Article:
In the lower gallery, a polar atmosphere is dictated by the artist; Liu groups works with soft edges, materials and colours. Six sculptural forms of various 3D shapes, Density 1-6 (2013), fill the gallery’s central space. Formed with tiny oblong bricks made from the pages of books that have been reduced to pulp, these works are balanced and welcoming. As with the pages of a conventional book, the colours are neutral, like porridge, and the effect is warming and textural. In the past, Liu’s use of “books” as a material, seen for example in the chaotic sculptural city of Untitled (2011), has been compared with the dangerous destabilising potential of “knowledge”. In this exhibition, the use of books in combination with the measured and balanced forms refers to the use of knowledge for learning, understanding, careful planning and, consequently, an urban solution.
Although these works are not made from traditional building materials, close parallels can be drawn with the architectural process. Liu compares the forms to “basic digits”, where the shapes are calculated to exact proportions; as in the fabrication of a building, where geometry must be correct to the closest degree in order to function correctly. Another architectural quality is that the formation of the Density sculptures, positioned side by side and grouped together, provide a natural habitat for people. At the opening of the exhibition, people gathered around the edges and weaved closely in between the forms, breathing in the calming woody smell. Liu presents the positive features of urban arrangements, which controlled by material, shape and colour, can affect human attitude and emotion.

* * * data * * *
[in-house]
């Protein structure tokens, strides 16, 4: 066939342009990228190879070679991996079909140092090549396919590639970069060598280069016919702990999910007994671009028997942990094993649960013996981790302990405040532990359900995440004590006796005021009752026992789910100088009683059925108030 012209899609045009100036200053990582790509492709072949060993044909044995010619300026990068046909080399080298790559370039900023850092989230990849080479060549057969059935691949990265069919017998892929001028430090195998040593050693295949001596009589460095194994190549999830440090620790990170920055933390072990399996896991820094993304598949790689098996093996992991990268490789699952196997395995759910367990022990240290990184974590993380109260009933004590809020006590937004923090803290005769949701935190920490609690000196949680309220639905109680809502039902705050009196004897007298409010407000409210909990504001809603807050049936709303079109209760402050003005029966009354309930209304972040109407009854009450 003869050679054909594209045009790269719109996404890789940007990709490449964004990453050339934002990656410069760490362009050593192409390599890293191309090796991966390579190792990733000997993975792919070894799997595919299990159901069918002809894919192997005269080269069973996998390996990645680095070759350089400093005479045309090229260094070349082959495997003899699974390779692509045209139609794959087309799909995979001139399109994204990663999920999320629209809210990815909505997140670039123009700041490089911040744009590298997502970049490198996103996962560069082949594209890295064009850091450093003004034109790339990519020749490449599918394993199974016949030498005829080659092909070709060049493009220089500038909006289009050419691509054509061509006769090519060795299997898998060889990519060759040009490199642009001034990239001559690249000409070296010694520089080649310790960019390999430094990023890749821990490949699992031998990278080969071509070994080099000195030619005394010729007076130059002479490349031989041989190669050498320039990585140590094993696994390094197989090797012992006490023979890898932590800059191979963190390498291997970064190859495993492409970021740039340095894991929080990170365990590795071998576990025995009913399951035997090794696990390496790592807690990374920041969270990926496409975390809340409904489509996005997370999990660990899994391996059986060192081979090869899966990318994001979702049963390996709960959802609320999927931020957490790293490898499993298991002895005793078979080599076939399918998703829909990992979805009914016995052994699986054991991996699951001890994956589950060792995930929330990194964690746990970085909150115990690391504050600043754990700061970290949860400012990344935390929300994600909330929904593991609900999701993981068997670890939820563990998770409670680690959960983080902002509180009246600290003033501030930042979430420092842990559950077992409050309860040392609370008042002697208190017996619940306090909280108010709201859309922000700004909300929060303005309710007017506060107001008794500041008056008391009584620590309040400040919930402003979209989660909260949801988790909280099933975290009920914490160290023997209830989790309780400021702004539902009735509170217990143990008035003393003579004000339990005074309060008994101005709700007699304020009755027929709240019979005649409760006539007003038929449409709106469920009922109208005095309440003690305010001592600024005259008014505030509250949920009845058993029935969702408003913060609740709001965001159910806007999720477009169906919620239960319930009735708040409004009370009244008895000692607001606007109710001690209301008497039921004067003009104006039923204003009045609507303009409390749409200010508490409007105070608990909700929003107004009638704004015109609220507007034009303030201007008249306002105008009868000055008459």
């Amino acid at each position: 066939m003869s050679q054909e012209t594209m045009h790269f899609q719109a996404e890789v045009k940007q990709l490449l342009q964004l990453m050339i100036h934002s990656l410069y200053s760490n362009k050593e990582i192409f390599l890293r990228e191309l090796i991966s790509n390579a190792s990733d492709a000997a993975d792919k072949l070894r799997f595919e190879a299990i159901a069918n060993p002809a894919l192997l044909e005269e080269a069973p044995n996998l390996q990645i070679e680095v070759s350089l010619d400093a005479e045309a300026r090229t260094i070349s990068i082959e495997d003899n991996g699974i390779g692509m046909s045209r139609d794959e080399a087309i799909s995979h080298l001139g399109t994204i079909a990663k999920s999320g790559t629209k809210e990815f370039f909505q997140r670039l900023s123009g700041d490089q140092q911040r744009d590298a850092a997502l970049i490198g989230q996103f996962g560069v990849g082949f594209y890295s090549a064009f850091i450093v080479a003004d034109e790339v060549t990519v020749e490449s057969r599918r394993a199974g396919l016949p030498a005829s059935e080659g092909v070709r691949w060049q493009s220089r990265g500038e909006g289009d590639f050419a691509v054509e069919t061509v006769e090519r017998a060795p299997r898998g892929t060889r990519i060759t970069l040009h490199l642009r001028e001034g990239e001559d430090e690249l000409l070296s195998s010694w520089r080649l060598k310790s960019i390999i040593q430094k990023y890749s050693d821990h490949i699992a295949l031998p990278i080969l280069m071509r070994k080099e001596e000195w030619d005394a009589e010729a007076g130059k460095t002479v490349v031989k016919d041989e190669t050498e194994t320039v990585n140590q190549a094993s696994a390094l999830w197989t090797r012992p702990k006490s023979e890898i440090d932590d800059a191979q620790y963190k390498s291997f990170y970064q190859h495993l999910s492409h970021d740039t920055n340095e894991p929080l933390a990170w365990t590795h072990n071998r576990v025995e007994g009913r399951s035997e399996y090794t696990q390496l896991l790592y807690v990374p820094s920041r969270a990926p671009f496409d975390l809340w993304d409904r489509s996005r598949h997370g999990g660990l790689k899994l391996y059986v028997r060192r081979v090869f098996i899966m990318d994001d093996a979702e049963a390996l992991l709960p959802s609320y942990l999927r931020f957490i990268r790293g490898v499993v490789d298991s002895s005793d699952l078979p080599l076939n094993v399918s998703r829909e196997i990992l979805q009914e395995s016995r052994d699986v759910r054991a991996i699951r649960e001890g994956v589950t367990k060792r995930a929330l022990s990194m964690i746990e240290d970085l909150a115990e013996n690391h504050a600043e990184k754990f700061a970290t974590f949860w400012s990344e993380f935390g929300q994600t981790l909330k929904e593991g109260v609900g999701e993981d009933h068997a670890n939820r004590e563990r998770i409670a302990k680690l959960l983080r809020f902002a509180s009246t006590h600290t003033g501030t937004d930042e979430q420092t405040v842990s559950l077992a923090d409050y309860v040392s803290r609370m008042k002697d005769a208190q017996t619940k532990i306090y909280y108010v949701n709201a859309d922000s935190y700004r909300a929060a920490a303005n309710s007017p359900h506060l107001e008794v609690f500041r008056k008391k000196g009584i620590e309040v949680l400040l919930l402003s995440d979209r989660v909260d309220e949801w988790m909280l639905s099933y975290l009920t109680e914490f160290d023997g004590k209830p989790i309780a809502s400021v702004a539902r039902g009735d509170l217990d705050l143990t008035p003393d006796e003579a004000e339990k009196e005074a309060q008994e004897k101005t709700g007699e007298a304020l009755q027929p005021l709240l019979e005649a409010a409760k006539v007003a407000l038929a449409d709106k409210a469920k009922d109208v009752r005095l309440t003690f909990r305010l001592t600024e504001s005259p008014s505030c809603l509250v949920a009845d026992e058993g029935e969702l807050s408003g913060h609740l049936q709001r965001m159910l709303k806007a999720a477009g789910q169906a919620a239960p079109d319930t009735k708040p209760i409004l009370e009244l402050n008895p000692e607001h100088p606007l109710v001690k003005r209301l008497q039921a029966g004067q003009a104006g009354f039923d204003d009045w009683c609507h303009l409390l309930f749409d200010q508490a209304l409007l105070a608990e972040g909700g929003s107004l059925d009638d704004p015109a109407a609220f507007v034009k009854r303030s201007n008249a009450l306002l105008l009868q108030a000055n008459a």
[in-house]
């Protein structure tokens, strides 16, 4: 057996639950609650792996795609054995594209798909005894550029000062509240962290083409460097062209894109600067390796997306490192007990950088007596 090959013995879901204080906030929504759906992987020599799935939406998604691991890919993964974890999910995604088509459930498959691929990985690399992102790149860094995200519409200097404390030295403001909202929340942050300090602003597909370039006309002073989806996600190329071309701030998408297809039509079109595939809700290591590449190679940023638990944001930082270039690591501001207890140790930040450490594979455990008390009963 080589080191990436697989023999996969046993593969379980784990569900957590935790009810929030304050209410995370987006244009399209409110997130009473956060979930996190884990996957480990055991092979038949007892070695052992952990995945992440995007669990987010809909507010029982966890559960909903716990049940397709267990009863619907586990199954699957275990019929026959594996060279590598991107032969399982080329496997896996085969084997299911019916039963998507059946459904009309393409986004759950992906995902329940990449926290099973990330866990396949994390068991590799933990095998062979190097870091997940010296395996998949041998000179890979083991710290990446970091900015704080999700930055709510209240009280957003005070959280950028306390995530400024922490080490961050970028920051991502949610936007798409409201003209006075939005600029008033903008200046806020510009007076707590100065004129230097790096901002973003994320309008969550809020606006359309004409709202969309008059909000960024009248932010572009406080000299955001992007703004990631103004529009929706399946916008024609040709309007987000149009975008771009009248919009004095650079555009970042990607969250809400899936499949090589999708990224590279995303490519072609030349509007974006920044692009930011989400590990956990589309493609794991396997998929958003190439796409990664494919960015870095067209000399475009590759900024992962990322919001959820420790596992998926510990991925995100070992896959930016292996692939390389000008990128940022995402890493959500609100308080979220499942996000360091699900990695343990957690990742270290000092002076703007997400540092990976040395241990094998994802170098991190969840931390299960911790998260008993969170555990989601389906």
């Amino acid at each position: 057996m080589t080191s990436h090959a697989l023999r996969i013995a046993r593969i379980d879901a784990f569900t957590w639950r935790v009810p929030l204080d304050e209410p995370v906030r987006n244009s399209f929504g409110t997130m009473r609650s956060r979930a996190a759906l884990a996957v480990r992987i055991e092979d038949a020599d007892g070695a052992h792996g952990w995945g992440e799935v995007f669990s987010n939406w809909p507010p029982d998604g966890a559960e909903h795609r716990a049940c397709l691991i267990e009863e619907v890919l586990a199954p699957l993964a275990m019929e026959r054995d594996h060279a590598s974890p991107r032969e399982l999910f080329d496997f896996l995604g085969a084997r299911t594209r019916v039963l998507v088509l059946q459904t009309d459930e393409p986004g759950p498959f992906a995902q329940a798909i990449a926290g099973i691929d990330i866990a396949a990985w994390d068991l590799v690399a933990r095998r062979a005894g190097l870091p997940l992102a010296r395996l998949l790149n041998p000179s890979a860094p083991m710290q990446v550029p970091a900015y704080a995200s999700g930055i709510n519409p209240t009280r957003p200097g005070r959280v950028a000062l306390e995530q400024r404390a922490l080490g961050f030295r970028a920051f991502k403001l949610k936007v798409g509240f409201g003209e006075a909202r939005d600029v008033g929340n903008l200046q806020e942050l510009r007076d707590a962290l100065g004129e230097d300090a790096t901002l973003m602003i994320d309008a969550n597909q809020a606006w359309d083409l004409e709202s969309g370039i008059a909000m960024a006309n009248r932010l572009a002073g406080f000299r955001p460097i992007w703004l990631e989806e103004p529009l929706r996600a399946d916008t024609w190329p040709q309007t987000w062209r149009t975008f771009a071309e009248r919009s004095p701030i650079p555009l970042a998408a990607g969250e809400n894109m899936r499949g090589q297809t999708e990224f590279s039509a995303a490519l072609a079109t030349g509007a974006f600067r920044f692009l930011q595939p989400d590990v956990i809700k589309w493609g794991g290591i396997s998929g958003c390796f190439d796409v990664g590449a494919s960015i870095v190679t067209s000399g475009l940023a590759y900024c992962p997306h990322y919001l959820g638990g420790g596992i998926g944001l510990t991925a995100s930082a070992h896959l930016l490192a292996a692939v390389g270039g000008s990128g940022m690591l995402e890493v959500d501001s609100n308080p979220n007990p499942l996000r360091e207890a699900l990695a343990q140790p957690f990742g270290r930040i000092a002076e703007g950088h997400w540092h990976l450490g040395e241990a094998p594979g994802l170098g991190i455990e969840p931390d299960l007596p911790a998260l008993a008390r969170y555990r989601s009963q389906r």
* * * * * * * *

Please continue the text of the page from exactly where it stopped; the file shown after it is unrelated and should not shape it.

Four works from Liu’s Jungle (2013) series of canvases occupy the walls surrounding the Density blocks. Canvas is taken literally and used as a constructive sculptural material rather than a base, as the artist looks to “open up a new space” through these pieces in a utilitarian way. The works resemble flattened cutouts to be stitched and assembled, but they are skewed and stretched. The soft material echoes and absorbs the pulped pages of the Density sculptures and, again, offers a contrast to the heavy materials of the upstairs room. These works offer an alternative material that can be used to construct a lived environment.
At the centre of the urbanising whirlpool of Beijing, Liu prompts a calm consideration of the hectic architectural zone. The exhibition is a thoughtful offering of work that begins an exploration, provokes a debate and presents an example of an abstract, yet meaningful, solution to the urban condition.
Frieze New York 2014
Light rain, heavy traffic and impossibly long queues to access transport marked the Frieze Art Fair’s third iteration on remote Randall’s Island. So did inflation: from last year, bus fares rose from $3 to $7, the number of galleries to 192, the artists to more than 2,300, the show space to 250,000 sq feet, and the catalogue and parking to a hefty $40 each.
Ink Art: Past as Present in Contemporary China
In the mid-1980s and 90s, as China distanced itself from the policies of Mao Zedong, and his successors became more willing to engage with the outside world, Chinese contemporary art began to appear with increasing frequency in important international exhibitions.